Three weeks into the major league season, scoring dropped half a run per game through the same point in the previous season.  What caused this drop?  It could be the umpires, but looking at heat maps of called balls and strikes, there is no discernable difference in the frequency of strikes called outside the strike zone and balls called inside the strike zone.  The same errors exist in the same locations.

Batter selectivity then came into question.  Again, looking at heat maps, the only bit that looked different was that maybe batters were taking more strikes down the middle of the plate, and maybe they were taking more high strikes.  These were minor differences at best, probably accountable due to the sample size early in the season.

Combing through the data, the one thing that stood out was a change in the frequency of certain pitches:


Through the first 22 days of the season.
Pitch Type20102011
Fastball 51.4% 46.4%
Change 12.5% 12.3%
Curve 9.5% 9.5%
Slider 14.6% 14.9%
Cutter 4.7% 5.5%
Sinker 6.3% 9.7%


Fastballs are down, and pitchers are replacing them with cutters and sinkers.  Batters are chasing those pitches out of the strike zone.

Batter swings at cutters and sinkers outside the strike zone, 2010 on the left, 2011 on the right.This season, when batters swing at pitches outside the zone they produce a .191 wOBA. When they swing at pitches inside the strike zone, their wOBA jumps to .323.  Pitchers as a whole changed the way they approached batters, and that caused them to swing more at pitches with a low probability of success.

The changes hold up across the two leagues as well, although the AL is substituting more sinkers and the NL more cutters.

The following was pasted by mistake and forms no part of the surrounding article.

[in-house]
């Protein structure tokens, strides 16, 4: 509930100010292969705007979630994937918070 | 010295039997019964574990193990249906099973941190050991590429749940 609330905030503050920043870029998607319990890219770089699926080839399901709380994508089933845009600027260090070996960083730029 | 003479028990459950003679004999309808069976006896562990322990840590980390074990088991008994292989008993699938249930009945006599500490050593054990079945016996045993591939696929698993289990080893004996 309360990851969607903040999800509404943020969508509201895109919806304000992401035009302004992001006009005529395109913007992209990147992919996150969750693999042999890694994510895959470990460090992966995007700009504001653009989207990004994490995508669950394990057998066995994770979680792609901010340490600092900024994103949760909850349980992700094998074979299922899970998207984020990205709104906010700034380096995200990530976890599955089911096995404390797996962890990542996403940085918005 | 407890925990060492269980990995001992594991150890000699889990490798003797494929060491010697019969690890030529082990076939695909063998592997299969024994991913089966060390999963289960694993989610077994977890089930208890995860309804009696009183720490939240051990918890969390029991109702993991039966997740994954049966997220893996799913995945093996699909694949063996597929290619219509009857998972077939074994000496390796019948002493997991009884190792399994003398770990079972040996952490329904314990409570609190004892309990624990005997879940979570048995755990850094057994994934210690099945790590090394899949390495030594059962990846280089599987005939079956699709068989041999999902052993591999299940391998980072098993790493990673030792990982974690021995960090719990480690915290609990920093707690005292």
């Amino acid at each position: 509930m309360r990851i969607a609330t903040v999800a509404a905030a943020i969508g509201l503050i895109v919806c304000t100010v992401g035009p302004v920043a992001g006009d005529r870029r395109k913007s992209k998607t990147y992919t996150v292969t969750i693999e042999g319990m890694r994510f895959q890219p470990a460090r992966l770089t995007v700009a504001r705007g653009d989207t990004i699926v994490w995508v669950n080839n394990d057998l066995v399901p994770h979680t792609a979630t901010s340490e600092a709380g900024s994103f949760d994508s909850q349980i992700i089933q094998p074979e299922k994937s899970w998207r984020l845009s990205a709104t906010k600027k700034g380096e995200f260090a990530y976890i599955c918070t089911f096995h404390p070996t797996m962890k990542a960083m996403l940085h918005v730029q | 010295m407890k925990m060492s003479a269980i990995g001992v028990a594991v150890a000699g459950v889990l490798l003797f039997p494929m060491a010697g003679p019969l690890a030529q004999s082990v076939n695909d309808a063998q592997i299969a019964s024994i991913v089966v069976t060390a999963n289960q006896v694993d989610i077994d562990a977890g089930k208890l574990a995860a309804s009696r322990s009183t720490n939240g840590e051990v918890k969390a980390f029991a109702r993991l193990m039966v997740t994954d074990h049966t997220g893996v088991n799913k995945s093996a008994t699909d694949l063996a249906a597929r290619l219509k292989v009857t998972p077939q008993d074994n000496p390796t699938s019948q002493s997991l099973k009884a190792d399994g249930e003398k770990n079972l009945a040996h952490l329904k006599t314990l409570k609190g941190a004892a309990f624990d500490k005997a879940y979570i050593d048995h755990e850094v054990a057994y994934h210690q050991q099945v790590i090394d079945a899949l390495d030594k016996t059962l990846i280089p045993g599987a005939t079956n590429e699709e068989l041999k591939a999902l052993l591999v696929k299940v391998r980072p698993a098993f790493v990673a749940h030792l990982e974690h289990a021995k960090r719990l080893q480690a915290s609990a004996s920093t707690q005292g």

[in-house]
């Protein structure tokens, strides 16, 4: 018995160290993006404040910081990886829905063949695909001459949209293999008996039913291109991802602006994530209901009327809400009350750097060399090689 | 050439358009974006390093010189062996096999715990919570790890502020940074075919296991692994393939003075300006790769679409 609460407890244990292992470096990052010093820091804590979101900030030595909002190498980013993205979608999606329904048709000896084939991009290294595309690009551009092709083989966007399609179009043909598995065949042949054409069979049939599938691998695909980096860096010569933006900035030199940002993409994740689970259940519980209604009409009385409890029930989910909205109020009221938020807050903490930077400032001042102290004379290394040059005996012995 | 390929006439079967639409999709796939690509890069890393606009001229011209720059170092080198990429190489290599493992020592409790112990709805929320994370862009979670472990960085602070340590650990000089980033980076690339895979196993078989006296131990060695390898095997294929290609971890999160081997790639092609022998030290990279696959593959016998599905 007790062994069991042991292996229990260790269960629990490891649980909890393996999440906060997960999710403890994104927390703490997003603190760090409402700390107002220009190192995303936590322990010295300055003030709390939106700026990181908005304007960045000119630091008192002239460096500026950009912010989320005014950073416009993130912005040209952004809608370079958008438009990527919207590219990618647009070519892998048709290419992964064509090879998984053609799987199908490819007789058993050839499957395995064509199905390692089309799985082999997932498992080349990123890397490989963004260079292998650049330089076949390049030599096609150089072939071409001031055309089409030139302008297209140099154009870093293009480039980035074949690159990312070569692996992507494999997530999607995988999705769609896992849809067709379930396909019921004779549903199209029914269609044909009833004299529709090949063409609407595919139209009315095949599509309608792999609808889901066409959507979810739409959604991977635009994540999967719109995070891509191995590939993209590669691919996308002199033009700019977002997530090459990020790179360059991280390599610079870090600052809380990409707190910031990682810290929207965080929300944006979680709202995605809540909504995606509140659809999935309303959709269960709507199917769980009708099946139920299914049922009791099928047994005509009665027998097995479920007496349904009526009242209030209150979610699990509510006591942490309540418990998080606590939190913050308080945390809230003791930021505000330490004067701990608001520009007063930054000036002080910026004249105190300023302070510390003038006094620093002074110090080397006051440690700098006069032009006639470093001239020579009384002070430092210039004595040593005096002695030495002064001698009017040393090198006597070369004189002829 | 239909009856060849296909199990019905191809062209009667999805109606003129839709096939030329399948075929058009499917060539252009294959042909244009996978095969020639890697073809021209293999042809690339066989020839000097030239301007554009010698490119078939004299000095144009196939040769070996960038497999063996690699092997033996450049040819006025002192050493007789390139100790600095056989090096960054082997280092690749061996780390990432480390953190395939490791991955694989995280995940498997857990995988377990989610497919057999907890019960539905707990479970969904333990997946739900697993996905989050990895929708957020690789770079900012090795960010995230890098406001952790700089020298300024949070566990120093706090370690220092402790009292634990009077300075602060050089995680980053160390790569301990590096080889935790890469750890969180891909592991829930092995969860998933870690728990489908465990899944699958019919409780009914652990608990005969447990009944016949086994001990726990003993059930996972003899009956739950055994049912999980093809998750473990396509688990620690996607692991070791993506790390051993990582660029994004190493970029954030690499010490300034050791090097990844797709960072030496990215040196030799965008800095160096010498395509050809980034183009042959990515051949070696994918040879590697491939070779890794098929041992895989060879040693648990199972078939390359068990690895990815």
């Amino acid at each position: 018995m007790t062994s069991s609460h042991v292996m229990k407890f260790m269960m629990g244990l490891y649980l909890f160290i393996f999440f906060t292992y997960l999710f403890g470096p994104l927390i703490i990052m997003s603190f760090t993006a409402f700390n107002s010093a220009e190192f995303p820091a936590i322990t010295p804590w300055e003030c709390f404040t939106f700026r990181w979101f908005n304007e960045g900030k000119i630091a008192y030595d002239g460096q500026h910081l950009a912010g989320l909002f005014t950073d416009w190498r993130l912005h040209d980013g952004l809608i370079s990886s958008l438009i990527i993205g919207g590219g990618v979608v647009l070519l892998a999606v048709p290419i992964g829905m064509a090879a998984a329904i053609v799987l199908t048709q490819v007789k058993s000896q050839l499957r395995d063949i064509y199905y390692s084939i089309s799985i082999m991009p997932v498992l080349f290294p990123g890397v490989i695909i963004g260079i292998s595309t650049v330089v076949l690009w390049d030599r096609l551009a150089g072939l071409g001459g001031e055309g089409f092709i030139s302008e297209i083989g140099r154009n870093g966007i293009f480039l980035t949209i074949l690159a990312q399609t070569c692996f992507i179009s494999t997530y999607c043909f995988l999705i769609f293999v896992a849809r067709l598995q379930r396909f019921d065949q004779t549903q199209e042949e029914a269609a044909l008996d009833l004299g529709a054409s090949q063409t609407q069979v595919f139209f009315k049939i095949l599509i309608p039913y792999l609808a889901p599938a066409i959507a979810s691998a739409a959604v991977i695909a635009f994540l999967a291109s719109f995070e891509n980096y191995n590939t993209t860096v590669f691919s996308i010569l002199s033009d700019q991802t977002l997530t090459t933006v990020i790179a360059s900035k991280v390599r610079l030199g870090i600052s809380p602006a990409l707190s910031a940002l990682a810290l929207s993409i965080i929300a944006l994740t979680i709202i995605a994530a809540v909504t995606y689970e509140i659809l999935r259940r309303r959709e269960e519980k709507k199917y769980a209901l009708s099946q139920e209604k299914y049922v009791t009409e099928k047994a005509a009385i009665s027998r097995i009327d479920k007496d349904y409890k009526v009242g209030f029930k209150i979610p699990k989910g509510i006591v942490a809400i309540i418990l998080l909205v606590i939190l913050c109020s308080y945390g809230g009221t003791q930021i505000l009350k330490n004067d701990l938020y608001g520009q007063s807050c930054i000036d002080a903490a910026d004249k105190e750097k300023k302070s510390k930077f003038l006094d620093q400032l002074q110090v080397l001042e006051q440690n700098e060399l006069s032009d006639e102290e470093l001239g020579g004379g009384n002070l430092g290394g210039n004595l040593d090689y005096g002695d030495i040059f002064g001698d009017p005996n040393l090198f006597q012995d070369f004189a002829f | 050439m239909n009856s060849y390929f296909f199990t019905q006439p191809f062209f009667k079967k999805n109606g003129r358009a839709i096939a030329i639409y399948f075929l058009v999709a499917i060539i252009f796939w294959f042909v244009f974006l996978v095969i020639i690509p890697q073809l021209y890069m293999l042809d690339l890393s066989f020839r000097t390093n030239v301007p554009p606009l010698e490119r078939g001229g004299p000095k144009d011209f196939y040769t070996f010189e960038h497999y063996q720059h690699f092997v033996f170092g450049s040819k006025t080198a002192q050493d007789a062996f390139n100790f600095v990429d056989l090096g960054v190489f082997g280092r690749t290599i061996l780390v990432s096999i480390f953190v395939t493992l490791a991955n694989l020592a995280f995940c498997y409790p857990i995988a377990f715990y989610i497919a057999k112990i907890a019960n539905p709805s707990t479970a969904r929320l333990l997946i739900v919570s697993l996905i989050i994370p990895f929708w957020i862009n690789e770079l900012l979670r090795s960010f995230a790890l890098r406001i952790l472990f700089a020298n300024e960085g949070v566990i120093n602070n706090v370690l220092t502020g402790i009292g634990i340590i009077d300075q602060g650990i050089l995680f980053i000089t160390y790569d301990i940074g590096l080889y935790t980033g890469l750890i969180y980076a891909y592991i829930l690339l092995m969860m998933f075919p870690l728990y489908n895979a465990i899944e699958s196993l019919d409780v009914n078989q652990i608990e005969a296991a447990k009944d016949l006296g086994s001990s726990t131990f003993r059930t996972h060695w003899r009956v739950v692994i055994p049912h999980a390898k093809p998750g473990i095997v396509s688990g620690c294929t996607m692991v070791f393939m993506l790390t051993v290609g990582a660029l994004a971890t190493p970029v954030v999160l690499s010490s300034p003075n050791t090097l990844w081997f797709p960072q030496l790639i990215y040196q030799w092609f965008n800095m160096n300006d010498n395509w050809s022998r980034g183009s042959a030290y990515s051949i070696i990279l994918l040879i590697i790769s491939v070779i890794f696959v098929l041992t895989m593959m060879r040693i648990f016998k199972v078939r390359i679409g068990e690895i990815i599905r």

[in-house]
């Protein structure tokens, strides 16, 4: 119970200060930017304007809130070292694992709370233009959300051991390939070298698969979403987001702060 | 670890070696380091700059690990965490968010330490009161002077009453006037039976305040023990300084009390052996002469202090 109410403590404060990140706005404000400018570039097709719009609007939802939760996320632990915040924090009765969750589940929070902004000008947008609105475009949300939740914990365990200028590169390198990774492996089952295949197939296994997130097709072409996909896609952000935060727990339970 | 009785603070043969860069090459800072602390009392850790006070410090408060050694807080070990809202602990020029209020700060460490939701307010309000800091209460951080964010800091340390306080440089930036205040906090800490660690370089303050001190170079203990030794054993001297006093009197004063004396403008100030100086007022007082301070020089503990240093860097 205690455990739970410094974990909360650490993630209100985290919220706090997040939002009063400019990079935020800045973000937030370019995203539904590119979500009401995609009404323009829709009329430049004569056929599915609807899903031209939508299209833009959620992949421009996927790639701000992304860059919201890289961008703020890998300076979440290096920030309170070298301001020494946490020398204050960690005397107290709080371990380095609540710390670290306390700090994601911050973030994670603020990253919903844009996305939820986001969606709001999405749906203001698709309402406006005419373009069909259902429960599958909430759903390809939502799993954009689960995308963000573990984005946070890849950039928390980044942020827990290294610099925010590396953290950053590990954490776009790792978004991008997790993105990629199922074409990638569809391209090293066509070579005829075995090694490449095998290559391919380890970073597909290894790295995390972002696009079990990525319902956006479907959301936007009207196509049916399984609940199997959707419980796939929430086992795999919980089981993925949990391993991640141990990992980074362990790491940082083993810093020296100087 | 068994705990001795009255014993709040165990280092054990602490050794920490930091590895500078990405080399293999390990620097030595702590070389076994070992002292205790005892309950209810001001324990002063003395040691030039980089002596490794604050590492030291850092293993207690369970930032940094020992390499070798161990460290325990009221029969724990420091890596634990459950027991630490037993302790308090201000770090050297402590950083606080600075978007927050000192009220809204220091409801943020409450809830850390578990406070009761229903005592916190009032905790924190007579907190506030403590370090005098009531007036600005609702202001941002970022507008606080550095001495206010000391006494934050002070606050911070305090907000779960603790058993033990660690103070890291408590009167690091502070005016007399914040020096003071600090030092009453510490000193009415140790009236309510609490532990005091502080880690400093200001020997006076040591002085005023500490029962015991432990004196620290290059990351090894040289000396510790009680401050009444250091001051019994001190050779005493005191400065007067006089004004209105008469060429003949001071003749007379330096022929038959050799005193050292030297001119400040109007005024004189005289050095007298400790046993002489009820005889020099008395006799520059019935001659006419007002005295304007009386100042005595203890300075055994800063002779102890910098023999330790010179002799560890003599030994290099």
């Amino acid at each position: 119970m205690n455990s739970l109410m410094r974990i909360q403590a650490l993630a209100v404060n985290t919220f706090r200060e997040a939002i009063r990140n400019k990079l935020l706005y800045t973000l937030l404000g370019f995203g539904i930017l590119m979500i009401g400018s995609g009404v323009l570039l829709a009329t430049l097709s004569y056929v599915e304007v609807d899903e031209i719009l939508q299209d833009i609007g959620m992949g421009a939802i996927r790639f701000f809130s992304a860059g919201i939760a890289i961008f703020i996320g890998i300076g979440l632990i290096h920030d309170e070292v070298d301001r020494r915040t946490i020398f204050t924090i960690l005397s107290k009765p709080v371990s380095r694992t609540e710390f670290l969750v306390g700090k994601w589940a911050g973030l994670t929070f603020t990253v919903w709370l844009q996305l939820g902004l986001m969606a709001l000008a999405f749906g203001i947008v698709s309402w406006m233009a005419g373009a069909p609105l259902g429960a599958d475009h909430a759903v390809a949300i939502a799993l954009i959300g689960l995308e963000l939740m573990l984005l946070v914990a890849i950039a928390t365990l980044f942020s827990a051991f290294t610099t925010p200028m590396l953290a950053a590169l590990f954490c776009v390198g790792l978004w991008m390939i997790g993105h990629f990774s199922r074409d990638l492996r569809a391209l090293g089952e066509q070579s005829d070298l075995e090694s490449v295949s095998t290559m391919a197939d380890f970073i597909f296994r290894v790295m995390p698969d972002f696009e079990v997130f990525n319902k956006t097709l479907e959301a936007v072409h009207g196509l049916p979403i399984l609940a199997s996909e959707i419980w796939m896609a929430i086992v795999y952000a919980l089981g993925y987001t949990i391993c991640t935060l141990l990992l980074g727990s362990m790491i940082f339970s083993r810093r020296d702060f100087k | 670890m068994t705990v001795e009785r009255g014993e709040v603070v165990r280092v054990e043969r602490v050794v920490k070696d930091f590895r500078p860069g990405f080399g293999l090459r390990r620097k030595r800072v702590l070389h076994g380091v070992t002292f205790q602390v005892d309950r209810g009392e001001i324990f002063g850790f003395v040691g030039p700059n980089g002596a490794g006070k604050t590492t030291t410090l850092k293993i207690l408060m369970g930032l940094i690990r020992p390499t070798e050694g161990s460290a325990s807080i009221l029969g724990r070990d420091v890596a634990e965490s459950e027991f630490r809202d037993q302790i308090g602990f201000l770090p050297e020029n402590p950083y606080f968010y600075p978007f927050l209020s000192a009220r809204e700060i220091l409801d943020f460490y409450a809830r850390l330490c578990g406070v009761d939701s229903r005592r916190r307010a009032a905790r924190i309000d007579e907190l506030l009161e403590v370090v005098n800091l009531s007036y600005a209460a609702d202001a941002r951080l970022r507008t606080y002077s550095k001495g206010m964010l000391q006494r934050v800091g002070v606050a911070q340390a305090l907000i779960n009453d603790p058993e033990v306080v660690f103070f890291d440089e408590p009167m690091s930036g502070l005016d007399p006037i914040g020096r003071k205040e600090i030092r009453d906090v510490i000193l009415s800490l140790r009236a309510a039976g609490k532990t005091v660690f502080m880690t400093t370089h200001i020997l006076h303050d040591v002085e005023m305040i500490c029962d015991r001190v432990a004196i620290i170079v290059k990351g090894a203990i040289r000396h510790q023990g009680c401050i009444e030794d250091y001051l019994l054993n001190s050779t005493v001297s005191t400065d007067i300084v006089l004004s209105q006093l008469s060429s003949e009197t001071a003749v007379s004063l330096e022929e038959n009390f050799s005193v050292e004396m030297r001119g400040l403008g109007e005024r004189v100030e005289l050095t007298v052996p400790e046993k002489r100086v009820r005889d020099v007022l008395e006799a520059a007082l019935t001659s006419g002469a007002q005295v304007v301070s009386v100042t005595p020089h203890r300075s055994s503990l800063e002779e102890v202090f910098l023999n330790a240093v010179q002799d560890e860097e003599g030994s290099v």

Batters are seeing a different mix of pitches than usual, and they'll need to adjust if offense is to recover.


Mariano Rivera's Pitch Frequency

With the first game of the ALCS less than an hour away, let's take a quick look at the pitch frequency for a player that has been so instrumental in the New York Yankees postseason success: Mariano Rivera.

As the heatmap below shows, Mariano Rivera has an amazing ability to command the strike zone.

Mariano Rivera's 2010 Pitch Frequency vs. All Major League RHP Notice how Rivera barely touches the middle of the plate.

Here are Rivera's Righty-Lefty heatmaps vs. the rest of the league:

Mariano Rivera's 2010 Pitch Frequency against LHB (439 pitches) vs. All 2010 Major League PitchersMariano Rivera's 2010 Pitch Frequency against RHB (476 pitches) vs. All 2010 Major League PitchersAs you can see from the top map, Rivera lives on the inside corner to lefty batters.  In fact, the majority of his pitches fall outside the designated strikezone.  Meanwhile, the rest of the league favors throwing down and away to LHB.

Against RHB, Mo spreads out his pitches a bit more.  However, notice how he barely ever throws to the middle inside part of the plate to righties.  He also busts righties up and in, again in contrast to the rest of the league.

As a matter of comparison, here are the pitch frequency heatmaps for 3 other AL closers:

Rafael Soriano's 2010 Pitch Frequency (890 pitches) vs. All 2010 Major League RHPJoakim Soria's 2010 Pitch Frequency (1086 pitches) vs. All 2010 Major League RHPNeftali Feliz's 2010 Pitch Frequency (1072 pitches) vs. All 2010 Major League RHPAll three of the above closers tend to pitch to the middle of the plate, a striking contrast to Rivera's pitch frequency.

Lastly, here's a look at Rivera's pitch frequency since 2008:

Mariano Rivera's Pitch Frequency since 2008